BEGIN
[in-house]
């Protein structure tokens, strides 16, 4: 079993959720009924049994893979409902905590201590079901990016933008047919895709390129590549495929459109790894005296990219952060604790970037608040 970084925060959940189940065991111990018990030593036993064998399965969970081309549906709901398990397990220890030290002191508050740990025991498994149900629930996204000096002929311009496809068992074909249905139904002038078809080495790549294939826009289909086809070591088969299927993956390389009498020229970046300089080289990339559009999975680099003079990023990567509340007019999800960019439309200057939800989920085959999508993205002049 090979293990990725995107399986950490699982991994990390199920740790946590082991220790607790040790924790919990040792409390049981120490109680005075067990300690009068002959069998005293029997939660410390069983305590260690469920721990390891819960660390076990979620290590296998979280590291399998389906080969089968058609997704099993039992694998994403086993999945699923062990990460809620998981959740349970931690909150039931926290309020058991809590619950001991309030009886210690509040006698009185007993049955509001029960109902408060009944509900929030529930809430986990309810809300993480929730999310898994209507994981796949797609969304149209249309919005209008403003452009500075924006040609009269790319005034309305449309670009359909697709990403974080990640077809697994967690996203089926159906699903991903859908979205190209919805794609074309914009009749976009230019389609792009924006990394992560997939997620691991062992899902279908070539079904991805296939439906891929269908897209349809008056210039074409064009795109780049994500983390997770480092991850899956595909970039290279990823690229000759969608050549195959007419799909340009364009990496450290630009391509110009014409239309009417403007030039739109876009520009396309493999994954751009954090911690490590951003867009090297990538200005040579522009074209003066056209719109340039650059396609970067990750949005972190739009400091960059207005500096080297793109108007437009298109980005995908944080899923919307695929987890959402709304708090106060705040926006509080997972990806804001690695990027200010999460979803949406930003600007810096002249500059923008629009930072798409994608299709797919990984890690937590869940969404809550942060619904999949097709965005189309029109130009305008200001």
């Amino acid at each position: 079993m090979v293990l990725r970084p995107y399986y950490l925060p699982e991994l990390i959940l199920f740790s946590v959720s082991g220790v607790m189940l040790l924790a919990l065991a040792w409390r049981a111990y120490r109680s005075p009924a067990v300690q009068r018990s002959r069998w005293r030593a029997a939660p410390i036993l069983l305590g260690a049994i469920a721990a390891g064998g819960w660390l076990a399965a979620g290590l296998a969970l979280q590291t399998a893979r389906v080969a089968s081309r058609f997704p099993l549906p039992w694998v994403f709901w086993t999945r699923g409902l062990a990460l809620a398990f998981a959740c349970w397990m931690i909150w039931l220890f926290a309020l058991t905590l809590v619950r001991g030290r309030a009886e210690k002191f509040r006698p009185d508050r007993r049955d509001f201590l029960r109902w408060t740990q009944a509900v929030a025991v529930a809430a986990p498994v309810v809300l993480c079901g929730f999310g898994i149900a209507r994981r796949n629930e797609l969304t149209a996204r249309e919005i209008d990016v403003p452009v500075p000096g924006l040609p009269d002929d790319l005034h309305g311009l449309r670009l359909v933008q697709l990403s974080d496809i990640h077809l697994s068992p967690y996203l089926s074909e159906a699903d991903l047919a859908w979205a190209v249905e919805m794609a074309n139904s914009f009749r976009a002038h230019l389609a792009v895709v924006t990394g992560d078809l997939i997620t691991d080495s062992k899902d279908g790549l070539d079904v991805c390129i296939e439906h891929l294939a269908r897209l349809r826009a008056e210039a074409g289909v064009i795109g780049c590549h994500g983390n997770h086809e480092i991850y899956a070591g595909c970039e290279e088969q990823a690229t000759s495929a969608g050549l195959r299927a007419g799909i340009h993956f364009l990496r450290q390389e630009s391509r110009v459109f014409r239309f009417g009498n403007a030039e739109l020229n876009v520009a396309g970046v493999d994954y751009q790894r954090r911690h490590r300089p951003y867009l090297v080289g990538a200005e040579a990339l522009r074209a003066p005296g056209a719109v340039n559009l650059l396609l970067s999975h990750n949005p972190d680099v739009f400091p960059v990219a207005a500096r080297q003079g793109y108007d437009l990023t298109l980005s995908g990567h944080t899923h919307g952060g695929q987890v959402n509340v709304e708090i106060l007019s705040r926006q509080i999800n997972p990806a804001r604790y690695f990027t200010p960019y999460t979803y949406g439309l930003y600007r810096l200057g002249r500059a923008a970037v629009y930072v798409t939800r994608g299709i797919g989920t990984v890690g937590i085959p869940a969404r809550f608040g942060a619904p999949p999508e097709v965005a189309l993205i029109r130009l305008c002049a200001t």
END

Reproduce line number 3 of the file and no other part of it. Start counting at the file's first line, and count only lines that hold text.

């Amino acid at each position: 079993m090979v293990l990725r970084p995107y399986y950490l925060p699982e991994l990390i959940l199920f740790s946590v959720s082991g220790v607790m189940l040790l924790a919990l065991a040792w409390r049981a111990y120490r109680s005075p009924a067990v300690q009068r018990s002959r069998w005293r030593a029997a939660p410390i036993l069983l305590g260690a049994i469920a721990a390891g064998g819960w660390l076990a399965a979620g290590l296998a969970l979280q590291t399998a893979r389906v080969a089968s081309r058609f997704p099993l549906p039992w694998v994403f709901w086993t999945r699923g409902l062990a990460l809620a398990f998981a959740c349970w397990m931690i909150w039931l220890f926290a309020l058991t905590l809590v619950r001991g030290r309030a009886e210690k002191f509040r006698p009185d508050r007993r049955d509001f201590l029960r109902w408060t740990q009944a509900v929030a025991v529930a809430a986990p498994v309810v809300l993480c079901g929730f999310g898994i149900a209507r994981r796949n629930e797609l969304t149209a996204r249309e919005i209008d990016v403003p452009v500075p000096g924006l040609p009269d002929d790319l005034h309305g311009l449309r670009l359909v933008q697709l990403s974080d496809i990640h077809l697994s068992p967690y996203l089926s074909e159906a699903d991903l047919a859908w979205a190209v249905e919805m794609a074309n139904s914009f009749r976009a002038h230019l389609a792009v895709v924006t990394g992560d078809l997939i997620t691991d080495s062992k899902d279908g790549l070539d079904v991805c390129i296939e439906h891929l294939a269908r897209l349809r826009a008056e210039a074409g289909v064009i795109g780049c590549h994500g983390n997770h086809e480092i991850y899956a070591g595909c970039e290279e088969q990823a690229t000759s495929a969608g050549l195959r299927a007419g799909i340009h993956f364009l990496r450290q390389e630009s391509r110009v459109f014409r239309f009417g009498n403007a030039e739109l020229n876009v520009a396309g970046v493999d994954y751009q790894r954090r911690h490590r300089p951003y867009l090297v080289g990538a200005e040579a990339l522009r074209a003066p005296g056209a719109v340039n559009l650059l396609l970067s999975h990750n949005p972190d680099v739009f400091p960059v990219a207005a500096r080297q003079g793109y108007d437009l990023t298109l980005s995908g990567h944080t899923h919307g952060g695929q987890v959402n509340v709304e708090i106060l007019s705040r926006q509080i999800n997972p990806a804001r604790y690695f990027t200010p960019y999460t979803y949406g439309l930003y600007r810096l200057g002249r500059a923008a970037v629009y930072v798409t939800r994608g299709i797919g989920t990984v890690g937590i085959p869940a969404r809550f608040g942060a619904p999949p999508e097709v965005a189309l993205i029109r130009l305008c002049a200001t």